Market Strategy 6/07/2021
- June 7, 2021
The Beat Goes On
US investors are anticipating the post-Covid world that could be just months away.
With stocks at near record highs and the 10-Year US Treasury yield modestly lower from its peak in late March investors will likely consider what will be the next catalyst to move stocks higher.
This week investors stateside will have much to consider including the JOLTS job openings number. In April the JOLTS data showed more than 8 million jobs open at US companies. The May data will provide an indication of the strength of the US economy.
Last week’s non farm payroll gain fell short of expectations but was well received by the markets as it suggested that the Fed’s accommodative monetary policy continues to be justified.
The week ahead will likely reverberate with the topics of the day tied to the goings on in Washington related to the infrastructure proposals, increased government spending, higher taxes for higher wage earners, the G7 plans for a minimum tax on corporations and the worries about inflation and its implications for the national debt, equities and other asset classes.
Not a light list to ponder, but one that the equity and bond markets have been managing and dealing with remarkably well thus far this year. Consider that stateside equity markets as of last Friday’s market close stood close to their alltime highs while the yield on the ten-year US Treasury was at 1.55% (almost 11% lower than its Q1 2021 high of 1.74% reached on March 31st).
Yesterday (Sunday) Treasury Secretary (and former Federal Reserve Chair) Janet Yellen in an interview with Bloomberg News said that President Biden should push ahead with his $4 trillion spending plan even if it triggers inflation that persists into next year and higher interest rates. The Treasury Secretary was quoted as saying “If we ended up with a slightly higher interest rate environment it would actually be a plus for society’s point of view and the Fed’s point of view.” She went on to say, “I will not give up on the next packages,” adding, “They’re not meant as stimulus, they’re meant as investments to address long-standing needs of our economy.” Yellen added that monetary policy makers can handle any potential rise in inflation if it sticks.
In our view many of the shortages disrupting a variety of supply chains could be remedied quicker than many expect as the infrastructure to deliver many services and products efficiently was in place pre-pandemic…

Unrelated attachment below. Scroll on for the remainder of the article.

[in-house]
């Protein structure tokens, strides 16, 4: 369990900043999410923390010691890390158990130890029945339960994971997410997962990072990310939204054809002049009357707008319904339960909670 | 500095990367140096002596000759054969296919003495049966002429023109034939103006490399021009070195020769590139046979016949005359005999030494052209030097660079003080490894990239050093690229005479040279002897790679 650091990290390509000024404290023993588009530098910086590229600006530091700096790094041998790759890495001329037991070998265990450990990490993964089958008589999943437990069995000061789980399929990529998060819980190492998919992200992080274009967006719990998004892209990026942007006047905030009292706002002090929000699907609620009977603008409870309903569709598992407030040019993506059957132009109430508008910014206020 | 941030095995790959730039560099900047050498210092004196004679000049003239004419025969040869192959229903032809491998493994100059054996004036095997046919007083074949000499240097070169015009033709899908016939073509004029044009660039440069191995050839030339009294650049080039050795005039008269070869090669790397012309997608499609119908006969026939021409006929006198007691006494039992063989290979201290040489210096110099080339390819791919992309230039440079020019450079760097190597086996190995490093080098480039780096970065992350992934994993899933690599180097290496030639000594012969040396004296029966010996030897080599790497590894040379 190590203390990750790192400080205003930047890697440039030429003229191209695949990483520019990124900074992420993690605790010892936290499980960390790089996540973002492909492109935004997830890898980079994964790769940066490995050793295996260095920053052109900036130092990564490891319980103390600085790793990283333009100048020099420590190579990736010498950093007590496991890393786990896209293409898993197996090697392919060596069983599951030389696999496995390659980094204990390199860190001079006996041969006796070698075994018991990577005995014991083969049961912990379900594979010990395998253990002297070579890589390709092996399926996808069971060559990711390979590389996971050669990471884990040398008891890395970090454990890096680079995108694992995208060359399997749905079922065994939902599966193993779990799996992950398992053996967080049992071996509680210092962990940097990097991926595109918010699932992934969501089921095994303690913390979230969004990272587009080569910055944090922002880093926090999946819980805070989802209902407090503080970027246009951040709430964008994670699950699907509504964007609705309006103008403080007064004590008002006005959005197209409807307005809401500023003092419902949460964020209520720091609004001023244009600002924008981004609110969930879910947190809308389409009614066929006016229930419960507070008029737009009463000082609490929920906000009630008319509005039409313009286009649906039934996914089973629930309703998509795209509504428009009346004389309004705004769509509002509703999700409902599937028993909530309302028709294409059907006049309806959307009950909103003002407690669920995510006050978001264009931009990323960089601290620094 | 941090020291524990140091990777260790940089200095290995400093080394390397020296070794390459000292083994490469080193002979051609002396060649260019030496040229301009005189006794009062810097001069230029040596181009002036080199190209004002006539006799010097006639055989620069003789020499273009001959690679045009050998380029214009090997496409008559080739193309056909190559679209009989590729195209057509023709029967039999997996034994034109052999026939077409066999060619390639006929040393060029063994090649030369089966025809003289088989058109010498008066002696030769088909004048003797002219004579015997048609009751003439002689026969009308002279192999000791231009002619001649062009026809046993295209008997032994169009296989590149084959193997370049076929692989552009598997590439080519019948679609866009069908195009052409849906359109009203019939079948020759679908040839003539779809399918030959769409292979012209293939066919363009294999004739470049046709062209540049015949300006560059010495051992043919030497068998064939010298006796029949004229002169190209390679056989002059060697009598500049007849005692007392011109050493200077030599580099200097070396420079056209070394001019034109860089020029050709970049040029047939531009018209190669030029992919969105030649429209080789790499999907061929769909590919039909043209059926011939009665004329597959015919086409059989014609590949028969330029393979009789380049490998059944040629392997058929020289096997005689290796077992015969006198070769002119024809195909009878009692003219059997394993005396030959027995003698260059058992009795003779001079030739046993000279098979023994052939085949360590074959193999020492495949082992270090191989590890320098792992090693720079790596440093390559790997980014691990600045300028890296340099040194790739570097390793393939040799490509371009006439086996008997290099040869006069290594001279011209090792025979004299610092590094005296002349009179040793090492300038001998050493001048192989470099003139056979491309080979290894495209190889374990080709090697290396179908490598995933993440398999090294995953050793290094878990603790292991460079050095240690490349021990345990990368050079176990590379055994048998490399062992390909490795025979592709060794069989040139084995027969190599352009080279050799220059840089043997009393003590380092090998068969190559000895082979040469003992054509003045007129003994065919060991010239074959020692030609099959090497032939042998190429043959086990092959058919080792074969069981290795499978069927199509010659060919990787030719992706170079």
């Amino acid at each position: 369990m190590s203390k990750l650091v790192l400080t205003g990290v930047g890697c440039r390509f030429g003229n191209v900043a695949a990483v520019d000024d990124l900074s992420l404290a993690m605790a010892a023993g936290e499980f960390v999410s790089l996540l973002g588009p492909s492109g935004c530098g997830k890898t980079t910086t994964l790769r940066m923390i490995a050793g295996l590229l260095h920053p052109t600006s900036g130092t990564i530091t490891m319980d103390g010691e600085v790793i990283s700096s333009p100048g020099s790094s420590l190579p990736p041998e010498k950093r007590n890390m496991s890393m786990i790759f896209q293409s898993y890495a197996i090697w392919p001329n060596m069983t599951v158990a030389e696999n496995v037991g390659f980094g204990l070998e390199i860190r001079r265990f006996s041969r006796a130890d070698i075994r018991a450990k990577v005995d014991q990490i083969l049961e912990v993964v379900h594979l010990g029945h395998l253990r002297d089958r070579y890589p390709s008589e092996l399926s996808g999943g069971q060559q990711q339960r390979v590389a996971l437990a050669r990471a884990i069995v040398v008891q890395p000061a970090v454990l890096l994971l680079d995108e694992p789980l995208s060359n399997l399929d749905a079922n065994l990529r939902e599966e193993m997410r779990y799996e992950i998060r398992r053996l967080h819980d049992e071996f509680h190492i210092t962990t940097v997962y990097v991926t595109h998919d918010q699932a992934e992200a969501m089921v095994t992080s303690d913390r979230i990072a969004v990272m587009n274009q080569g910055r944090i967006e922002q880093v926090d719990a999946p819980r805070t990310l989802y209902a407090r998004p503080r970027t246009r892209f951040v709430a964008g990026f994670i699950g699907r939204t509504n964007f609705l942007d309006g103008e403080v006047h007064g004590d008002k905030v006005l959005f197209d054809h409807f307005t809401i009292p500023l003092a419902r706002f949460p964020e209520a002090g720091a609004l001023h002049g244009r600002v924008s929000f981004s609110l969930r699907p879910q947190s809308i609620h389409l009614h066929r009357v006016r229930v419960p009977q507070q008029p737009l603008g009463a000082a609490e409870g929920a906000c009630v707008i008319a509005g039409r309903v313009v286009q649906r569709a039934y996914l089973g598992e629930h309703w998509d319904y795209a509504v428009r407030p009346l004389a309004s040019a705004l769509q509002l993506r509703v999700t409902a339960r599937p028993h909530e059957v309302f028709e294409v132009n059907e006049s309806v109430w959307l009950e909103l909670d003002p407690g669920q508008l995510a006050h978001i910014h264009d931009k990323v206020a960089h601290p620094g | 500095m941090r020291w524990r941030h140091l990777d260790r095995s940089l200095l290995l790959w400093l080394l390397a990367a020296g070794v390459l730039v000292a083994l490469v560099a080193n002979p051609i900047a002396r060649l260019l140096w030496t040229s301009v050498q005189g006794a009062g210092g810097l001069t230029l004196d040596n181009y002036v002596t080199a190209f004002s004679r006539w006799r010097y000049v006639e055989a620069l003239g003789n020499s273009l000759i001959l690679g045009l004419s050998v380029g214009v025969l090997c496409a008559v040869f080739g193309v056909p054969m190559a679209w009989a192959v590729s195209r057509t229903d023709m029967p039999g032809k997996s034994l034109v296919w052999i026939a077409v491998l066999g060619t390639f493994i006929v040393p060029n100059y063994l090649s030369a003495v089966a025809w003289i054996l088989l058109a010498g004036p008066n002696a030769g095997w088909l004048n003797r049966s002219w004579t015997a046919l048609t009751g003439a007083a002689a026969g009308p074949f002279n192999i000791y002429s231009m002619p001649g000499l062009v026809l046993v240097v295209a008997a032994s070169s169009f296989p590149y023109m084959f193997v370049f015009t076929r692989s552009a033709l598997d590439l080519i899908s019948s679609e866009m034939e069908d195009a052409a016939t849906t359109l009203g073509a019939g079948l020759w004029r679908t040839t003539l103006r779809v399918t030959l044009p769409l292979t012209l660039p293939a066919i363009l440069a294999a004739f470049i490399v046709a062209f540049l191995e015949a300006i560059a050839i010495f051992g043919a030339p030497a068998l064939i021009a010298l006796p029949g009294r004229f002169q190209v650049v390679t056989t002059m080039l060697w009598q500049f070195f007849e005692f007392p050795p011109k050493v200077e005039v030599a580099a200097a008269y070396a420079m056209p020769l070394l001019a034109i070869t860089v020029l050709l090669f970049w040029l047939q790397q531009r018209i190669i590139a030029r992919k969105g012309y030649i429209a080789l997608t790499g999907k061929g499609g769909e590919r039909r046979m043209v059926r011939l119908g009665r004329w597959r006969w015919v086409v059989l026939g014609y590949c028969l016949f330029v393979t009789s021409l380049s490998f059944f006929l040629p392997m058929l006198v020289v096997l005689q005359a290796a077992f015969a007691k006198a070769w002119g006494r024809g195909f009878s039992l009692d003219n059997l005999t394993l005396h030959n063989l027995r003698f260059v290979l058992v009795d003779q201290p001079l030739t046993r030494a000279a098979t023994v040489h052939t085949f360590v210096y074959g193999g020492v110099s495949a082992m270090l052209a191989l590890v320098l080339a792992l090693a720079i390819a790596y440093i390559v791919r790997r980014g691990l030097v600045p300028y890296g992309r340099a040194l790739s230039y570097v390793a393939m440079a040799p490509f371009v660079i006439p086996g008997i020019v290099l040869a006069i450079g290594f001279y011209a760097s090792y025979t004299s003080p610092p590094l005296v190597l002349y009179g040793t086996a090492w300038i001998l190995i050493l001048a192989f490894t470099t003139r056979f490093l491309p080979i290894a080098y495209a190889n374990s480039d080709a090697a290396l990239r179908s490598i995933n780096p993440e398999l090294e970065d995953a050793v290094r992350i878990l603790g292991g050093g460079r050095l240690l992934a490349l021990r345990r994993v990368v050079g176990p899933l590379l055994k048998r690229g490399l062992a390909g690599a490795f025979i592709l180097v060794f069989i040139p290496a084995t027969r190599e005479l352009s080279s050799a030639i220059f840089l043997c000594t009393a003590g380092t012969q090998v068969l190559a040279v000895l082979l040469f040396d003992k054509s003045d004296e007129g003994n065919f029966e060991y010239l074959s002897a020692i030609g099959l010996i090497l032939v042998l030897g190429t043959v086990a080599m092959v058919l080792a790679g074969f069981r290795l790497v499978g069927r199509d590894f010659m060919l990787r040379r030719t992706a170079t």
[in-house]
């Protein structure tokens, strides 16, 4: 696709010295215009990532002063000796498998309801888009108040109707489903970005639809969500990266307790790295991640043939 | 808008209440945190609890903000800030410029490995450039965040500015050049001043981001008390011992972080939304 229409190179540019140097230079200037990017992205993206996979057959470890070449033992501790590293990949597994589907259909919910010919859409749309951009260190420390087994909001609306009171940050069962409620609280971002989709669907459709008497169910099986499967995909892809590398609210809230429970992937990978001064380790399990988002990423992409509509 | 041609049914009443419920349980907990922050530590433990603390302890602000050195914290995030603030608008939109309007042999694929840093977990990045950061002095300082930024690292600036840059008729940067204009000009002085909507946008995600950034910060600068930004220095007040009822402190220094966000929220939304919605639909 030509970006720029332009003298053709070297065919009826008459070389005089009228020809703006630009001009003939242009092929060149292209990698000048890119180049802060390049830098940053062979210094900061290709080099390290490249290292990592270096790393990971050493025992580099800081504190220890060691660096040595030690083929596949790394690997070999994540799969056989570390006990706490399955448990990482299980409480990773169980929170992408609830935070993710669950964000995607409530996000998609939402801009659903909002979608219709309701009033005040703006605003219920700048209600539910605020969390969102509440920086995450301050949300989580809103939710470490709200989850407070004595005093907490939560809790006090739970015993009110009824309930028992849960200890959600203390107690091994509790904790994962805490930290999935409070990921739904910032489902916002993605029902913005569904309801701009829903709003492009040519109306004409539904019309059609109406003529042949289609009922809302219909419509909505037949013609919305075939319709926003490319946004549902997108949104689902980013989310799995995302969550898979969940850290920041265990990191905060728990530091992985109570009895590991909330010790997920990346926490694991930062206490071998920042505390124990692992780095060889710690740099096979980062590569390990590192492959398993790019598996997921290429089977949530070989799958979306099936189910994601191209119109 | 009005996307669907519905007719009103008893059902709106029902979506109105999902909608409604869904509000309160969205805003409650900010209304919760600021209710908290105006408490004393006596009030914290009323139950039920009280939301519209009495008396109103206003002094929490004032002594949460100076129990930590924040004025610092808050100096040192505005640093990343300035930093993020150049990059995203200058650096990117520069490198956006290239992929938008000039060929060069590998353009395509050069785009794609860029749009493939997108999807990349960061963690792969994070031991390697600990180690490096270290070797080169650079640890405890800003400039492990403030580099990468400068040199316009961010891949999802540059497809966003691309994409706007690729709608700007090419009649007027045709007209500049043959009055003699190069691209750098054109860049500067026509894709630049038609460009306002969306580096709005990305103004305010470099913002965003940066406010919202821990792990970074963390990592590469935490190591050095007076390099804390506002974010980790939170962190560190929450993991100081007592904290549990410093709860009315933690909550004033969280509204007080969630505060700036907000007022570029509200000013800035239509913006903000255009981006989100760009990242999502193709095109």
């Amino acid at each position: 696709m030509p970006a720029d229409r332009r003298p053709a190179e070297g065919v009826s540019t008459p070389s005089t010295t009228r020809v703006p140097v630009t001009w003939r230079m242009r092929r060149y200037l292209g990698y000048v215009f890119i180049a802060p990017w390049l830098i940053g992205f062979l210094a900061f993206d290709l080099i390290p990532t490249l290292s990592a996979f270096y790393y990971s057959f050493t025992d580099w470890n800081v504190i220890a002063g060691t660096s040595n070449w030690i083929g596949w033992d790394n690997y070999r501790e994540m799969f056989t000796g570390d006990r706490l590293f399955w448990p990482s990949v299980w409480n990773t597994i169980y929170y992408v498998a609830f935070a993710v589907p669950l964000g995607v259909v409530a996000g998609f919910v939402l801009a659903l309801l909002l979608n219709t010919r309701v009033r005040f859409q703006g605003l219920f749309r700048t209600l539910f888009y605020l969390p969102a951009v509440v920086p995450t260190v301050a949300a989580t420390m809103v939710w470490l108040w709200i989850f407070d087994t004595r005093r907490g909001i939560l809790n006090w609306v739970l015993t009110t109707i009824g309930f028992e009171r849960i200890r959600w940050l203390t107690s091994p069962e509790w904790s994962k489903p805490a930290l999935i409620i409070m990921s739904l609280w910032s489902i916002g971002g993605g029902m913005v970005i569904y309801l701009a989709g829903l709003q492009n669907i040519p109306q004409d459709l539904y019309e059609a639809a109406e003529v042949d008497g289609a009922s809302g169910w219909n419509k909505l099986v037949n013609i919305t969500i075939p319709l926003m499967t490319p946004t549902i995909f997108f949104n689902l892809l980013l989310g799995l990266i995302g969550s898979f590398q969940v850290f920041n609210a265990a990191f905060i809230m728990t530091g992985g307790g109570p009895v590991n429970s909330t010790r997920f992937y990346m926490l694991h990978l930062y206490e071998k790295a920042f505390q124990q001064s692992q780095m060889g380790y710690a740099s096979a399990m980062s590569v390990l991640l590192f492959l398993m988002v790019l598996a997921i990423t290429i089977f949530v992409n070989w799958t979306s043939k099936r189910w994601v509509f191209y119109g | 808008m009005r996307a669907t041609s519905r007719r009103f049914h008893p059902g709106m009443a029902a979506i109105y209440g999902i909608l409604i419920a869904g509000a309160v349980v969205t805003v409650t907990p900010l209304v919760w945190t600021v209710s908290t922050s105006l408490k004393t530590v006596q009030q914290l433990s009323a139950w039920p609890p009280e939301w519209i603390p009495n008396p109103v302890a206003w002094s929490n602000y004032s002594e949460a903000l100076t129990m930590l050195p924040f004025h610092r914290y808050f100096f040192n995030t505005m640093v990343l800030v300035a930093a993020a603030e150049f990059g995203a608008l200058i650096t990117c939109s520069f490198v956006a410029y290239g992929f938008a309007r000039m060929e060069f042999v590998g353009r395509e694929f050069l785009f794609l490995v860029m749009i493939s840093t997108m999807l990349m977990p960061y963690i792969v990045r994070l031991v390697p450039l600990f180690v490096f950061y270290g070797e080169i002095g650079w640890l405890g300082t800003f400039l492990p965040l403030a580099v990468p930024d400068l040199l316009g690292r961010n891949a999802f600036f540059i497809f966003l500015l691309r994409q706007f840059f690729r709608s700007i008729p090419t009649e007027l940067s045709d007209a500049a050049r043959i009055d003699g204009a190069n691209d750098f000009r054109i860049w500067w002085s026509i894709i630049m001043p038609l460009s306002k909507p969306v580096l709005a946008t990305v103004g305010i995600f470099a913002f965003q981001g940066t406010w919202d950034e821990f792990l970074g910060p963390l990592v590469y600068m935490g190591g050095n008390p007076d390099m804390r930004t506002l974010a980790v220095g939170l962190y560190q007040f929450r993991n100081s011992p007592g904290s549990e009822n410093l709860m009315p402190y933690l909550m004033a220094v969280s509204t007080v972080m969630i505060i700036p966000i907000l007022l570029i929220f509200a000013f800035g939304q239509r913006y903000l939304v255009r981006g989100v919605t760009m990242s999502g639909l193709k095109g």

While the Treasury Secretary’s comments were not any new revelation of her views on stimulus and inflation risks her comments will likely add fuel to the fire for discussion this week from Main Street to Wall Street and to debate on Capitol Hill.
It’s important to note that as strategists we are politically agnostic and comment solely from our perch on the market radar screen as to how we see ongoing discussions and events stateside that are likely to have an impact on the economy and the markets.
In our view the current price increases being experienced by business and consumers are largely driven by transitory disruptions in a large number of supply chains that include food (beef, pork, poultry, vegetables and fruits), microchips, oil, lumber, copper, shipping containers and trucking that are mainly reflective of disruptive factors tied to pandemic response, shutdowns and forward planning midst the pandemic crisis that was tied to expectations as to how long the pandemic would last and how long its impact would be felt by the economy, business and the consumer. As a result of the vaccination process having been deployed in significant scale stateside (latest reports estimate some 300 million jabs in the US alone) it now appears that the process of ramping up production lags demand for many things but just in the near term.
In our view many of the shortages disrupting a variety of supply chains could be remedied quicker than many expect as the infrastructure to deliver many services and products efficiently was in place pre-pandemic. The challenge is “how long does it take to reboot the different supply chains”? Each “chain” has its own particular set of idiosyncratic quirks and kinks.
Once production and services are reinstated at prepandemic levels we expect that near-term inflation will be challenged by the reinstatement of the competitive landscape that existed pre-crisis and is empowered by technology (logistics, robotics, algorithms, Internet of Things, Big data) along with secular trends that include technology, globalization and regionalization. When it comes to fiscal stimulus our concern is “when is more stimulus simply too much stimulus?”
Many clients we speak with (institutional and private clients) worry that a risk for longer-term inflation could come from overstimulation via government spending programs. We think their concern is justified considering the amount which has thus far been spent and the resilience and strength the economy is exhibiting through the reopening process—whether it’s the positive sentiment and activity driven by business, labor or the consumer. Perhaps “enough is enough” at least for now.
Chief Investment Strategist, Oppenheimer Asset Management Inc.
John is one of the most popular faces around Oppenheimer: our clients have come to rely on his market recaps for timely analysis and a confident viewpoint on the road forward. He frequently lends his expertise to CNBC, Bloomberg, Fox Business, and other notable networks.
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